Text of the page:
the first is that over the break i was having a confab with my niece and i told her that panda bears are marsupials and then i got all "teachable moment" about it and asked her what other animals are marsupials that are also called bears and that aren't (ie. koalas) so my sister emailed me yesterday and told me that miss ramona went to her teacher and told her that panda bears are marsupials and her teacher said that they're actually bears and my sis and uncle rico looked it up and they are bears. so i totally got my poor niece pwned by her teacher. i feel awful! mostly because she trusted me and then relayed that info to her teacher. i've lost all credibility with her.
the other thing making me feel bad is that for the past two nights we've been trying to implement a ferber sleep system for the little boobla. the idea is that you basically let the baby cry it out and don't pick the baby up so that they learn how to self-soothe. this is all very well and good, but the little boobla is fully capable for crying for a full hour and it's pretty tough to sit by and not comfort your baby when they're crying themselves hoarse and their face and body are transmitting pure anguish. i mean, according to the ferber method (or the synopses that we've read online), you CAN go into the room and pat them and talk to them, but you can't cuddle them to sleep. so we did it on sunday night and he bawled his eyes out until finally i went in and stroked his head and talked to him until he fell asleep. then last night it was another hour of him freaking out until the dotytron came into the bedroom where i was anxiously sitting up trying to distract myself from the baby and told me that actually, you're not supposed to try ferberizing BEFORE SIX MONTHS. because the baby CAN'T UNDERSTAND WHAT YOU'RE TRYING TO ACCOMPLISH. so we both felt like giant a-holes and sprinted into the room and picked up the boobla who promptly sucked on the boob for a bit and then conked out.
ugh. i think the main problem right now is that one small thing manifests itself and we kind of freak out. so he rejects the bottle one night and then we spiral off into him never wanting to bottle feed again and try a billion different things. update: he takes the old, non-space-age bottles fine now! or, he's a little fussy about going down to bed one night and then we up and decide that we have to sleep-train him right then and there because that ONE night is a slippery slope and before you know it we're never sleeping again. i think we just have to relax a bit and be a bit more macro about everything. i mean, obviously babies and people are creatures of habit, so you don't want to indulge slippery slope activity, but one night, or even a couple, isn't enough to establish a fixed pattern so we got to let up on things. plus, babies are changing all the time. plus, he's actually really good about going to bed in the crib and giving us an extended "night time" stretch of sleep, so we just have to remember that and treat this like the small blip it probably is.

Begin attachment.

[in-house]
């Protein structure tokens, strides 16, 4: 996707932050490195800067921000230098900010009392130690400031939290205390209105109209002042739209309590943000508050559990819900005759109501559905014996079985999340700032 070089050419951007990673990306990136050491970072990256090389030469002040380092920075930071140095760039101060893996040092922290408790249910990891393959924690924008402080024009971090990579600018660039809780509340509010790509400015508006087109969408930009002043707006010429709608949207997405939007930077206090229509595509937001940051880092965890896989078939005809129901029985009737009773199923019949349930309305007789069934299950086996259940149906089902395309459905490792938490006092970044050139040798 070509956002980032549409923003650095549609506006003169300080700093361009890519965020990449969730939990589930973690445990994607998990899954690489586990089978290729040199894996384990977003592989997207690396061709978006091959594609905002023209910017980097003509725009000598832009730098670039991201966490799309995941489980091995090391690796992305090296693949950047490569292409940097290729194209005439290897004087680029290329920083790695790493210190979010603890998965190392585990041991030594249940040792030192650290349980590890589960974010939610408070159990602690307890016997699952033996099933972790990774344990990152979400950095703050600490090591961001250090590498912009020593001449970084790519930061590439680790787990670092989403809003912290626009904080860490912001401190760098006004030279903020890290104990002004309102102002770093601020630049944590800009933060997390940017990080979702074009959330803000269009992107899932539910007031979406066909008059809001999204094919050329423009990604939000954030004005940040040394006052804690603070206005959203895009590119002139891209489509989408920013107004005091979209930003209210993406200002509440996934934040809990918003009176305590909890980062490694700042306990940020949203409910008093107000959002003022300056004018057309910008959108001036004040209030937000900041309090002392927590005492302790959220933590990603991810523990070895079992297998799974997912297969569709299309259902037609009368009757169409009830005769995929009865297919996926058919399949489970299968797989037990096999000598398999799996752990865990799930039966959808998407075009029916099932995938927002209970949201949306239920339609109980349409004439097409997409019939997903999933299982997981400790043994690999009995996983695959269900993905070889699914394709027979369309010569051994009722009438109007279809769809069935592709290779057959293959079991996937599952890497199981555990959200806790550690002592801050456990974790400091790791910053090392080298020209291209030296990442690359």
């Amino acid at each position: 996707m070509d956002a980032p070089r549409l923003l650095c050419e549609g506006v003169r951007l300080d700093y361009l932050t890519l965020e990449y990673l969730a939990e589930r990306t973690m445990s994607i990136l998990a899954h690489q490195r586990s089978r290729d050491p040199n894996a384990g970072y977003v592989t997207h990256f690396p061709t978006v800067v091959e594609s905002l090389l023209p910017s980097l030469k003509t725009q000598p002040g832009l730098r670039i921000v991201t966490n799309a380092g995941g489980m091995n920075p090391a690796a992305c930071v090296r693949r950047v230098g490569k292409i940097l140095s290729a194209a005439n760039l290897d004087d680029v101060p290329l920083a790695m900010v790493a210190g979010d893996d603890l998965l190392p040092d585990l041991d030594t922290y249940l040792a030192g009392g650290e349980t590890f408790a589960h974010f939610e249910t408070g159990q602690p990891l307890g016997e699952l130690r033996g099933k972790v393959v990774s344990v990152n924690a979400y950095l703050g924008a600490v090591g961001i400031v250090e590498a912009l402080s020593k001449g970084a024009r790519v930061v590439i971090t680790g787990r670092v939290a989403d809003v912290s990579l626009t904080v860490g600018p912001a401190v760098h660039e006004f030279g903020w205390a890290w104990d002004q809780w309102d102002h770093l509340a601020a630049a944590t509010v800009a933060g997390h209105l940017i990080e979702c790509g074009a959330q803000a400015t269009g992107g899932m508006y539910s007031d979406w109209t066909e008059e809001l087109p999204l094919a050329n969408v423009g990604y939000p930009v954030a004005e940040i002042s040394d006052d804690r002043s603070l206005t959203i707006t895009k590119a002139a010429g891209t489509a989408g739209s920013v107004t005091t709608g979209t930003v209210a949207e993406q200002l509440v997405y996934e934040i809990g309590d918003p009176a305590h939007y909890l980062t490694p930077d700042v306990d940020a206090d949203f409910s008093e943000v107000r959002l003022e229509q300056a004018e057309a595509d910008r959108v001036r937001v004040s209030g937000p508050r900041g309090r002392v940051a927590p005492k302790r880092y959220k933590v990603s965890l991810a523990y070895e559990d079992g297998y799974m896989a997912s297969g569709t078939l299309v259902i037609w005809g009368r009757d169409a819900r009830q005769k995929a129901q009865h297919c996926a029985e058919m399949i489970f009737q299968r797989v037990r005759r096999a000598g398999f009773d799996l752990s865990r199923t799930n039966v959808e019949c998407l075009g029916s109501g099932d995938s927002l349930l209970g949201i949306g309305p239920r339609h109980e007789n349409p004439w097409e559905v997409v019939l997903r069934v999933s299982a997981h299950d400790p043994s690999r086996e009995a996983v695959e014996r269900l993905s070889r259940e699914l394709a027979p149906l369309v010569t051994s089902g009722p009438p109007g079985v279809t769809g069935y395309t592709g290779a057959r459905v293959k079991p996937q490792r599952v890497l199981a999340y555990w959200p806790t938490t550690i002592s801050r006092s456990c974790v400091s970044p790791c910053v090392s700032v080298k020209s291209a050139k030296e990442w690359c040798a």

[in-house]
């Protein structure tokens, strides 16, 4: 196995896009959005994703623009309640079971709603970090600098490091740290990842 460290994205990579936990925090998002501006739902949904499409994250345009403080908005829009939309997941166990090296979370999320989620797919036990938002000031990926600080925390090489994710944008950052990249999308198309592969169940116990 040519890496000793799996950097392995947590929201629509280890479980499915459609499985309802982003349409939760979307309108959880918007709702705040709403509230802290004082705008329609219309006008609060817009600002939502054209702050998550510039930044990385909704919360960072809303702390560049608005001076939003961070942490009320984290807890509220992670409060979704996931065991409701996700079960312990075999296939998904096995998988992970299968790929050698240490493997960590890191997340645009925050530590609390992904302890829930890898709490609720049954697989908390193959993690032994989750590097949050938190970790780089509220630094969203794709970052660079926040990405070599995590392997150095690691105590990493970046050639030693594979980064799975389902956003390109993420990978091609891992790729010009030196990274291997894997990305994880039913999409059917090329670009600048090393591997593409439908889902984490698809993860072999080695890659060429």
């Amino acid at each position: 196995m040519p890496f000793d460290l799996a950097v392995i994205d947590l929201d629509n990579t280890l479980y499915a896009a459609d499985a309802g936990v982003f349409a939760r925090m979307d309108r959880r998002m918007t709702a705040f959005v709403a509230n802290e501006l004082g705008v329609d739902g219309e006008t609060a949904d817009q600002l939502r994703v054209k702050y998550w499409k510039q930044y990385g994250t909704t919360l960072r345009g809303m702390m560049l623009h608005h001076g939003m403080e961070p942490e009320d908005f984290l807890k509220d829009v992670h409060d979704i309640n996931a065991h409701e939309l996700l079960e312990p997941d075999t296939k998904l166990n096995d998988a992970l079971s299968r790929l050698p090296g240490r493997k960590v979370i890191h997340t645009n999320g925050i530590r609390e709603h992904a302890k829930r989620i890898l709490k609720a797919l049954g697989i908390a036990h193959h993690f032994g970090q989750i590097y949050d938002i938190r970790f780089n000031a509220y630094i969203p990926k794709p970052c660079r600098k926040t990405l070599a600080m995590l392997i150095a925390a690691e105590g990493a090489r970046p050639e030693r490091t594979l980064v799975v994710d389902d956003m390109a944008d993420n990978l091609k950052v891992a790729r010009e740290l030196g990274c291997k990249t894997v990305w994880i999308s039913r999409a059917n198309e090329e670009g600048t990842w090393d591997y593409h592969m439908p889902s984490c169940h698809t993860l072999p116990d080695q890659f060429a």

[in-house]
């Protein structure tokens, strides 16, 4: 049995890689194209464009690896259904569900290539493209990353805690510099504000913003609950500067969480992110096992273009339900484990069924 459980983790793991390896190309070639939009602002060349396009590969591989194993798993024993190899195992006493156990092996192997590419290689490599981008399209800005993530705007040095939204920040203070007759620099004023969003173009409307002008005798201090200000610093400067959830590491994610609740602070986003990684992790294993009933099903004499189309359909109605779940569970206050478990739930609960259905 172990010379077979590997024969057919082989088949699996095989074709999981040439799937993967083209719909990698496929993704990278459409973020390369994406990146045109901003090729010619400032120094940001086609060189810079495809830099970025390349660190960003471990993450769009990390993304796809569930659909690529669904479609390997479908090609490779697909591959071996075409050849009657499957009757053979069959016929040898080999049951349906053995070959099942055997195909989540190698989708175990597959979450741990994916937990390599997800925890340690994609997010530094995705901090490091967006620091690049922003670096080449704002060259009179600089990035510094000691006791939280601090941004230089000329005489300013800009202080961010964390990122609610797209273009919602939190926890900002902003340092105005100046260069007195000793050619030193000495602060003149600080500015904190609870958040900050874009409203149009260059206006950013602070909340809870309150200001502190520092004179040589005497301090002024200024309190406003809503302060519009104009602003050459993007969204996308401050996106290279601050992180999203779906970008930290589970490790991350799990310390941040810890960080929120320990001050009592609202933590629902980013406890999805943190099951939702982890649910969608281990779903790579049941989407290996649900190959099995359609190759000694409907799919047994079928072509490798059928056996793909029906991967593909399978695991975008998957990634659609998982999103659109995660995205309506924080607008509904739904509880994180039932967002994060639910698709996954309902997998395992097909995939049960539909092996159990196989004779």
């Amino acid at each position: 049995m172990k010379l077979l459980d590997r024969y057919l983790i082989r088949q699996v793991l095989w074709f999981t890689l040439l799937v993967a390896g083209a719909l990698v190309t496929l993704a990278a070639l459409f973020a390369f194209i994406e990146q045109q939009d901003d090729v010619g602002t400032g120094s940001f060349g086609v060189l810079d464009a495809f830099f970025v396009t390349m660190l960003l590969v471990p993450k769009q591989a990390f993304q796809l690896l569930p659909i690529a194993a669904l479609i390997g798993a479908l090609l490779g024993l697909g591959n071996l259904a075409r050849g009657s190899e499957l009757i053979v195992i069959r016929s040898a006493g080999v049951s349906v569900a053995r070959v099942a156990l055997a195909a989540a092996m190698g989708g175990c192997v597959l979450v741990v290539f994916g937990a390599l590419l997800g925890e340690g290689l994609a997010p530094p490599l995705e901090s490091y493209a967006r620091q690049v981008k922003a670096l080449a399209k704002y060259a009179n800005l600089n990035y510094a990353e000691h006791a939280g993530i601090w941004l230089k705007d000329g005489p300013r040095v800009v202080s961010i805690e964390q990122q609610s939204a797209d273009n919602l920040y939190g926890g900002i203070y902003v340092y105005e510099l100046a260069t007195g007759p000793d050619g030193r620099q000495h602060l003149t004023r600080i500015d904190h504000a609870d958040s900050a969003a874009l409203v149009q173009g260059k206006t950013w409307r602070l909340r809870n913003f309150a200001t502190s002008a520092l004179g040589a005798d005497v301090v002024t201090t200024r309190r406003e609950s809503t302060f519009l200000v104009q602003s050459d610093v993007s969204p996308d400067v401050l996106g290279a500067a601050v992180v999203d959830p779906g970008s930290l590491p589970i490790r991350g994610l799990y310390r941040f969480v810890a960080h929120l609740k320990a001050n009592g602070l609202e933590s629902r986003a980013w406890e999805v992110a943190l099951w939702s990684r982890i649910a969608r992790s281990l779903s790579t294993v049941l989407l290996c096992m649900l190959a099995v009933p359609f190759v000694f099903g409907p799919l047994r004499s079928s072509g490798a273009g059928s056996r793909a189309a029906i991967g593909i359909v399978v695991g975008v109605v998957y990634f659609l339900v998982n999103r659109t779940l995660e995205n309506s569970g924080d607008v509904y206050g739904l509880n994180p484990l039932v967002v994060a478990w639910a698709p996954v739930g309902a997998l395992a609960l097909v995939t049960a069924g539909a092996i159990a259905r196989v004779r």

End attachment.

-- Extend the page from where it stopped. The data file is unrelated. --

i'm also feeling a little guilty about dressing my kid like this to go on a walk yesterday:
hehehe. the kid looks like a cross between a cirque du soleil participant, carrot top, and i don't know what. i bundled him up in like 4 different layers. the socks go on over the pants because that's the only way they stay on, and he's wearing this lion hat UNDER his hood. lol.
P didn't end up staying for dinner last night so we had that spicy grain soup with fred's olive chipotle bread and butter:
the spicy grain soup is a recipe for post-holiday-excess virtuousness. it's got bulgur, farro, and barley in an ancho-chile spiked tomato broth with chopped carrot, zucchini, and sliced shitake mushrooms. the recipe is from food and wine is available here. one of the most full-flavoured and tasty vegan soups i've ever had.
okay, book reviews.